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With the implications of Brexit appearing to further bolster Ireland’s attractiveness as a destination for data centres, questions have been raised about the country’s ability to match the renewable energy ambitions of centre operators.
One of the key factors in Ireland being a leading attraction for data centre operators lies in its advanced connectivity, both to Europe and to North America. A total of 14 undersea fibre cables, the latest being a new connection from Cork to France announced in early 2017, have been added to with the recent additions of two new cables connecting Ireland to the US, creating a total of four.
These connections have paved the way for global firms to invest heavily in Ireland but that investment has also posed some challenges to the country to ensure greater efficiency in terms of energy delivery.
At the launch of their first data centre in Ireland early last year, Facebook announced their facility in Clonee, County Meath, will operate on 100 per cent renewable wind energy. They stated that they had struck a partnership Brookfield Renewable, an operator of wind energy projects across Ireland, to provide the Single Electricity Market (SEM), with the same level of renewable energy required by Facebook to operate their new facility and to power their headquarters in Dublin.
Apple and Google, amongst others, also have major needs for renewable energy. While Ireland has made great strides in utilising its environment for increased levels of renewable energy creation, there remains a heavy dependency on fossil fuels, to the extent that there are now question marks over whether Ireland will be able to uphold EU targets set out for 2020.
These targets include 16 per cent of Ireland’s final energy consumption coming from renewable energy by 2020 and 40 per cent of electricity consumption by the same timeframe. While Ireland has made advancements in renewable production mostly from wind, there remains a general consensus that more needs to be done to avoid any potential monetary fines for not reaching EU targets.
Demand for a greater renewable energy source is likely to increase in correlation with the growth of Ireland as a data centre hub. Already on par with the likes of London, Amsterdam and Paris, the impact of Brexit and new EU regulations around data protection are set to only increase Ireland’s attractiveness to operators. As well as the big global hitters, co-location growth has been spurred on by the imminent legislation changes.
The General Data Protection Regulations (GDPR), which will be implemented from 2018, evolve around the protection and storage of citizen data. Tied with the recent ruling by the European Court of Justice that the European Commission’s trans-Atlantic data protection agreement was no longer valid, Ireland is likely to see an increase in US and UK data centres relocating to Europe, with Ireland a likely beneficiary.
It is hoped that the increased demand will act to spur on Ireland’s acceleration of renewable energy usage.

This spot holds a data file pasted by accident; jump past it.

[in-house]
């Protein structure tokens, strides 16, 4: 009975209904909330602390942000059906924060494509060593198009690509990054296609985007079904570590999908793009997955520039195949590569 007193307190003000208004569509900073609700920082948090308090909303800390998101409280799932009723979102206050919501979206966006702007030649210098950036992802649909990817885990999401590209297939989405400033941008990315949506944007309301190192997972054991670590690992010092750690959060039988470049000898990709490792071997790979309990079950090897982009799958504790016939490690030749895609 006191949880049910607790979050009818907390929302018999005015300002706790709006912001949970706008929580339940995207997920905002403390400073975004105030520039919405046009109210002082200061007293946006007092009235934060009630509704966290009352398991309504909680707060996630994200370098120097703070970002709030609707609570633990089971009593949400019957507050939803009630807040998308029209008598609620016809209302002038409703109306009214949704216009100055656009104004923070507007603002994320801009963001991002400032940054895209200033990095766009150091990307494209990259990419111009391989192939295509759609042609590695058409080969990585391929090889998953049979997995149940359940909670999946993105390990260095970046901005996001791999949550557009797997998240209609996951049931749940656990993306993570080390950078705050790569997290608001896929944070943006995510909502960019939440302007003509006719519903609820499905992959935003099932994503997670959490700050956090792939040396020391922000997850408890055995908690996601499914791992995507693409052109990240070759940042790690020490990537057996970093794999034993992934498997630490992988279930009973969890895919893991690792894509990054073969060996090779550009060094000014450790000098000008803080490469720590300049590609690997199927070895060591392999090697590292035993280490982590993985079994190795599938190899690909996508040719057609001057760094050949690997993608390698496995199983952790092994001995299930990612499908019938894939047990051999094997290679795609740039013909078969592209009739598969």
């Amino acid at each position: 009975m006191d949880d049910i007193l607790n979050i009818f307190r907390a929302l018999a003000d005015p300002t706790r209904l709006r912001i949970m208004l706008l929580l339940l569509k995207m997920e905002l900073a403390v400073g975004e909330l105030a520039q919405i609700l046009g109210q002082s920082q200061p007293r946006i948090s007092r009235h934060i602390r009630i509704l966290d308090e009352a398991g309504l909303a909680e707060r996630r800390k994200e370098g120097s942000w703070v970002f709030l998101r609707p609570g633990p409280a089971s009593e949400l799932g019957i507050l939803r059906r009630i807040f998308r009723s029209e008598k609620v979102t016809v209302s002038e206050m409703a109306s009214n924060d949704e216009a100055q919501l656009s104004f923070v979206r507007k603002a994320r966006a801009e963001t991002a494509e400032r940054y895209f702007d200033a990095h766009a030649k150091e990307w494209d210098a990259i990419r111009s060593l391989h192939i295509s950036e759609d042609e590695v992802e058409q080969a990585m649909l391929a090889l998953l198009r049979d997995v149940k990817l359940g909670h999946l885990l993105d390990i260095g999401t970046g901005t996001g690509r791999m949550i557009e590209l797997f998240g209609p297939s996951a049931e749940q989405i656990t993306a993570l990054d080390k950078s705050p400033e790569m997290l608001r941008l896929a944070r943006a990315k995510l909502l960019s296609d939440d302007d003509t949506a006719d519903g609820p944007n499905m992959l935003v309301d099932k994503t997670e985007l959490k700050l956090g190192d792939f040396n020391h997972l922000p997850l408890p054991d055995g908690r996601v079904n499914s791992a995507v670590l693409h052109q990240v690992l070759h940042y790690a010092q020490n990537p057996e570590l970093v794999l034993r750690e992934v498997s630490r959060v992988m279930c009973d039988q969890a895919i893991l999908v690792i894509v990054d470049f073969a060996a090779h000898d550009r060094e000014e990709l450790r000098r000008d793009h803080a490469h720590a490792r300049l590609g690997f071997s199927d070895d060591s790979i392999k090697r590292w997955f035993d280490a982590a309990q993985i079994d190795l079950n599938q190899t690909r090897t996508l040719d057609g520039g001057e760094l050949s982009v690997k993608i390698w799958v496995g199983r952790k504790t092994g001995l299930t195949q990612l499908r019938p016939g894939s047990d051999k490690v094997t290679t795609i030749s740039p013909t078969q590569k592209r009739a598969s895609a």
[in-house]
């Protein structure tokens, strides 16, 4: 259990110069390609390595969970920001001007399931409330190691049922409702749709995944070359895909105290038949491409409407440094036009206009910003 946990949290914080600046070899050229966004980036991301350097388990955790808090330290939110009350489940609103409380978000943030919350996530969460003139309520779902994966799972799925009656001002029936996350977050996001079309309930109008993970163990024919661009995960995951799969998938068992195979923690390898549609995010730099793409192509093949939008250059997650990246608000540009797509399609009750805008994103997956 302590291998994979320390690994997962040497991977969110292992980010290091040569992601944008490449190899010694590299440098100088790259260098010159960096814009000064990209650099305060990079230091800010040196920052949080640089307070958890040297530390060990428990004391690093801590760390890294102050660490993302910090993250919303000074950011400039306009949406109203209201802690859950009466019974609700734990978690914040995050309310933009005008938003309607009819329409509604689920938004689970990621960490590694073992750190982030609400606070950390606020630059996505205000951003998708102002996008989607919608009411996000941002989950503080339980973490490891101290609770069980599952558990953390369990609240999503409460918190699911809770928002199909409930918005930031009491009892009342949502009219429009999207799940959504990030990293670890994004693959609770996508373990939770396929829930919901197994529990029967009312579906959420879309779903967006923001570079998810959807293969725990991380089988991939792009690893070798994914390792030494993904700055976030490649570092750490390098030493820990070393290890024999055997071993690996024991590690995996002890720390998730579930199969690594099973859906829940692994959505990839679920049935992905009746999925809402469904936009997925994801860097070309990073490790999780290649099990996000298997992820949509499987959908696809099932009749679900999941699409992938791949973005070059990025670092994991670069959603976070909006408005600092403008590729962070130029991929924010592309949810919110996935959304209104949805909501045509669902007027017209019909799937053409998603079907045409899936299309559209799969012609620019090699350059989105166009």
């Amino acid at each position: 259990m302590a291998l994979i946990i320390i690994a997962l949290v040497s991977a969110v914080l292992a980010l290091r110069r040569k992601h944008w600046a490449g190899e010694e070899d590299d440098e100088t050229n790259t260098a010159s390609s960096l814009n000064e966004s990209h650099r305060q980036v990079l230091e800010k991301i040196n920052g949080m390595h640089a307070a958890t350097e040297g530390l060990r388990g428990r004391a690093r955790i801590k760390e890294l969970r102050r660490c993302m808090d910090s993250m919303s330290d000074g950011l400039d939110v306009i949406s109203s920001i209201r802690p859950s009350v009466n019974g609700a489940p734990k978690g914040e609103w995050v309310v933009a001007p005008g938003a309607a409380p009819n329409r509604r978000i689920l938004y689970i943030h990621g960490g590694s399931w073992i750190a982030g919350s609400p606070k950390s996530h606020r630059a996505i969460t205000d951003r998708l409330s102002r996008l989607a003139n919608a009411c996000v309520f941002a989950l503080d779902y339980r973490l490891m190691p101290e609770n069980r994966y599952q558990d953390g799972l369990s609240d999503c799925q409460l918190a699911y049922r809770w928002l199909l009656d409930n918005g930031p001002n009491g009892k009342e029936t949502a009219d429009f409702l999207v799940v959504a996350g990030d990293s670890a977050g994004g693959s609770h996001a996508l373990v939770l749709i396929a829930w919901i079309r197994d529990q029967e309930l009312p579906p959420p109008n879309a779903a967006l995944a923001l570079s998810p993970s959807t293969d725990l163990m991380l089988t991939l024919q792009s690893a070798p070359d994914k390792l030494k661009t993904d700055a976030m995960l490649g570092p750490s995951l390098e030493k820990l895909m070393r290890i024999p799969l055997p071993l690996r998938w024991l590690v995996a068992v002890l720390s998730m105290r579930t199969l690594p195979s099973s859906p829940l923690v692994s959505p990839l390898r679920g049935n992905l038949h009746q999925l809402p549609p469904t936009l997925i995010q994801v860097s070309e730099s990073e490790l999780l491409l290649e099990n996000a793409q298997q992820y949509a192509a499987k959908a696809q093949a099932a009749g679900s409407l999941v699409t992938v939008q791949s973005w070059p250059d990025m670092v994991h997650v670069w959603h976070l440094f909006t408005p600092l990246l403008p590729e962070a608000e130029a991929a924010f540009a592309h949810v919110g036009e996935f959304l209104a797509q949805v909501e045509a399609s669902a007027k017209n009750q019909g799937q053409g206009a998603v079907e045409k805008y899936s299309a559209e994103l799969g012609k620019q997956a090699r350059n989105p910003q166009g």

The National Offshore Wind Association of Ireland (NOW Ireland) recently suggested that Ireland is likely to miss its renewable energy targets for 2020 and in doing so face hefty fines and a potential ban on green energy exports.
NOW Ireland suggest that economic growth has resulted in rising energy needs but that those needs are not being supported by suitable onshore wind energy sites, which it suggests are dwindling.
Offshore wind energy generators would be main loser if any ban on exporting power to Europe was to be put in place and as a result NOW Ireland called on the Government to overhaul its policy in relation to offshore wind generation.
Secretary general Brian Britton says: “Successive governments have placed all their eggs in the basket of onshore wind. Other technologies, such as offshore wind, have been pushed towards the export route to market.
“If the Government’s narrow focus fails to deliver, Ireland will face significant fines and the offshore wind industry, which could deliver the entire renewable energy shortfall for Ireland, will be locked out of the export market as well as the home market.”
Data centre: evolution
Data centres in Ireland have progressed a long way from the early conceptions which largely made use of existing buildings. Since then energy conservation has become much more of a focus and all most all new and existing centres have been custom built to handle the huge swell of energy. A major contributor to Ireland being seen as a more favourable location than other countries across Europe is it’s weather conditions and cooler climate, making it less costly to keep the technology at a cool enough temperature to operate than a country of warmer climate.
A recent initiative arising from Stockholm in Sweden has put the onus on data centre operators to evolve even further and potentially utilise the excess energy created. The Stockholm initiative has seen excess heat from data centres redirected into a heatsink and distributed to homes via the city’s municipal heating system. It is estimated that a data centre with 10 MW capacity has the 20,000 residential apartments and the benefits are twofold, creating revenue for the data centre and climate benefits through reuse of CO2 intensive heat.
The cluster of Ireland’s data centres along shadowing the route of the M50, represents potential for Dublin to follow a similar scheme or at least be inspired to innovate further.